What does American Tune mean?

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Simon & Garfunkel: American Tune Meaning

Tagged: America [suggest]

American Tune Lyrics

Many's the time I've been mistaken,
and many times confused
And I've often felt forsaken,
and certainly misused.
But it's all right, it's all right,
I'm just weary to my bones
Still, you don't expect to be
bright and Bon Vivant
So...

  1.  

    anonymous
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    Sep 11th, 2011 9:47am report


    The tune is not written by Johann Sebastian Bach, but by Hans Leo Haßler (1564–1612), who published it in 1601. Originally it is a love song: "Mein Gmuth ist mir verwirret von einer Jungfrau zart" means "My mind is confused by a gentle young girl". Johann Crüger (1598–1662), noch Bach, has borroughed the tune for the chant "O Haupt voll Blut und Wunden". Later Bach used it for his "Weihnachtsoratorium".



  2.  

    anonymous
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    Aug 12th, 2011 8:17am report


    This is about immigrants journey
    To America" on a ship called mayflower". At a time in their lives
    Which is "most uncertain hour "
    By choosing America "singing an American tune" they put all their hard work day after day "weary to
    My bone" " don't have a friend who feels at ease " to acheive the American Dream only to be disappointed at The end "wonder what's gone wrong " and " statue of liberty sailing away to sea" and to continue the chase for illusive happiness which America had prodded
    And only be left with "tomorrow another working day " and the need
    "to get some rest "



  3.  

    anonymous
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    Apr 18th, 2011 4:48pm report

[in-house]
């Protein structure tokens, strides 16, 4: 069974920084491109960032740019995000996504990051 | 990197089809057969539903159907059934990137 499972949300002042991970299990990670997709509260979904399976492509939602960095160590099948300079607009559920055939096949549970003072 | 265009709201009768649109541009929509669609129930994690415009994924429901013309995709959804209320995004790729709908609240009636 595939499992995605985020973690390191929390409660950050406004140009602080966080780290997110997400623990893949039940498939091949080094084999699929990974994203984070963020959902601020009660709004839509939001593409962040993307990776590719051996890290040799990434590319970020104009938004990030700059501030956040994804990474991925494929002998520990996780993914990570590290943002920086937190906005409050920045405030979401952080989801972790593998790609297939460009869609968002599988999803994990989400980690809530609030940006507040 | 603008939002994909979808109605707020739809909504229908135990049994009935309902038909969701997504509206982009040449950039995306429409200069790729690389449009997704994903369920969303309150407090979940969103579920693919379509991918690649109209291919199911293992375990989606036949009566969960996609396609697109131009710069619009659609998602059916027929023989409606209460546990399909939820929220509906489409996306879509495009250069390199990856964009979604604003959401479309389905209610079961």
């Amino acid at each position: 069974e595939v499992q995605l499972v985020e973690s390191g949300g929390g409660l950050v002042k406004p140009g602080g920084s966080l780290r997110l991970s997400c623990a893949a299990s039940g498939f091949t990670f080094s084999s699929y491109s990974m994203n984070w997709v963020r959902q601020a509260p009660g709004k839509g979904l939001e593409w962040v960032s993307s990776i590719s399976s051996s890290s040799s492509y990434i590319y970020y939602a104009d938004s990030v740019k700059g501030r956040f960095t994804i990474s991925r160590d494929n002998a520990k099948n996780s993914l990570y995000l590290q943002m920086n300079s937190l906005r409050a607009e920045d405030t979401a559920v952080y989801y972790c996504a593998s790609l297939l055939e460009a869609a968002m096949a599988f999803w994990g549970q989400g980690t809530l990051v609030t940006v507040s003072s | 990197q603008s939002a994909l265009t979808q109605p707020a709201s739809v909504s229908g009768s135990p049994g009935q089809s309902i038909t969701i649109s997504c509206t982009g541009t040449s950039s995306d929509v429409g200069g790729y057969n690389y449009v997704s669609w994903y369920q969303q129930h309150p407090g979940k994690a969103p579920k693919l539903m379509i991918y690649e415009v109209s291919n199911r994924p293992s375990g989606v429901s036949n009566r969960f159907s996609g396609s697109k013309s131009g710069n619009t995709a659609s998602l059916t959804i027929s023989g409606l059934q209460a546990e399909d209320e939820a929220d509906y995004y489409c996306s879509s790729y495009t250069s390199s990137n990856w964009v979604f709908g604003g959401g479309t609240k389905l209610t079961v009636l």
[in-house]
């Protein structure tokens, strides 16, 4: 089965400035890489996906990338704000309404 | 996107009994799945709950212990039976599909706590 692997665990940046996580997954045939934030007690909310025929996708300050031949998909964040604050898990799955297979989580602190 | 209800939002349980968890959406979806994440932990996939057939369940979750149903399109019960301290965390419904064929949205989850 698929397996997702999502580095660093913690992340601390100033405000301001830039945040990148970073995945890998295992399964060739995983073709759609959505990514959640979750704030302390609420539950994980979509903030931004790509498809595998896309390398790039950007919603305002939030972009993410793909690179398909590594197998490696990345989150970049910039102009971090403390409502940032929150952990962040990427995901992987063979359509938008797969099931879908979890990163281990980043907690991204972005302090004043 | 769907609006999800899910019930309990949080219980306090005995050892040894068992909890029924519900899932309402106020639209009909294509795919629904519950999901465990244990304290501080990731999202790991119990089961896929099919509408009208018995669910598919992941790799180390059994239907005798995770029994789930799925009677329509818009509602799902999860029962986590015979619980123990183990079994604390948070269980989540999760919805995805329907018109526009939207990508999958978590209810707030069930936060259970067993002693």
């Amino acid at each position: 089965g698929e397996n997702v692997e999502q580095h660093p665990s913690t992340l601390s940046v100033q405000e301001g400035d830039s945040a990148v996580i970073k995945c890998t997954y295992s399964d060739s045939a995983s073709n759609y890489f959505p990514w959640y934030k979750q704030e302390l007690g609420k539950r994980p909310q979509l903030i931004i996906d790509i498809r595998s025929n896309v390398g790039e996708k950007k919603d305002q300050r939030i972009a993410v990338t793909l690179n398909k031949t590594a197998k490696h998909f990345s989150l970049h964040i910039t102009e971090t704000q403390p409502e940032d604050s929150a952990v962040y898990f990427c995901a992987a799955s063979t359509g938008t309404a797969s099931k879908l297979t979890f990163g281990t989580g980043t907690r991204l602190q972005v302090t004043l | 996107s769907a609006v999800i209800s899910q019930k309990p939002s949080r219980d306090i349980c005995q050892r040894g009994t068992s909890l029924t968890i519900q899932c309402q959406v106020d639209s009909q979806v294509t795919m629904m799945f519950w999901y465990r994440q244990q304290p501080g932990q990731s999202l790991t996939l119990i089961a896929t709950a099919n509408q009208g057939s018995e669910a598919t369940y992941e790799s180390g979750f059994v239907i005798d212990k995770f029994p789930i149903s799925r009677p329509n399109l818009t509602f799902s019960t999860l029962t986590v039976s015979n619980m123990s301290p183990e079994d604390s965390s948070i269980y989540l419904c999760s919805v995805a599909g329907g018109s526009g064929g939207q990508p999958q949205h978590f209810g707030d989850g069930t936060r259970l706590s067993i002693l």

This is the great Bach hymn for Lent, "O, Sacred Head Now Wounded." And I don't the parallel is unintentional (or inappropriate). Ignore the 3rd American verse, and consider the hymn's lyrics:

    1. sacred Head, now wounded,
    with grief and shame weighed down,
    now scornfully surrounded
    with thorns, thine only crown:
    how pale thou art with anguish,
    with sore abuse and scorn!
    How does that visage languish
    which once was bright as morn!

    2. What thou, my Lord, has suffered
    was all for sinners' gain;
    mine, mine was the transgression,
    but thine the deadly pain.
    Lo, here I fall, my Savior!
    'Tis I deserve thy place;
    look on me with thy favor,
    vouchsafe to me thy grace.

    3. What language shall I borrow
    to thank thee, dearest friend,
    for this thy dying sorrow,
    thy pity without end?
    O make me thine forever;
    and should I fainting be,
    Lord, let me never, never
    outlive my love for thee.

    Not exactly "bon vivant" is it?



  4.  

    anonymous
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    Mar 15th, 2011 3:33pm report


    First of all it is a Paul Simon song sung without Art Garfunkle on " there Goes Rhymin Simon".
    I always imagine that it is Richard Nixon singing the song...




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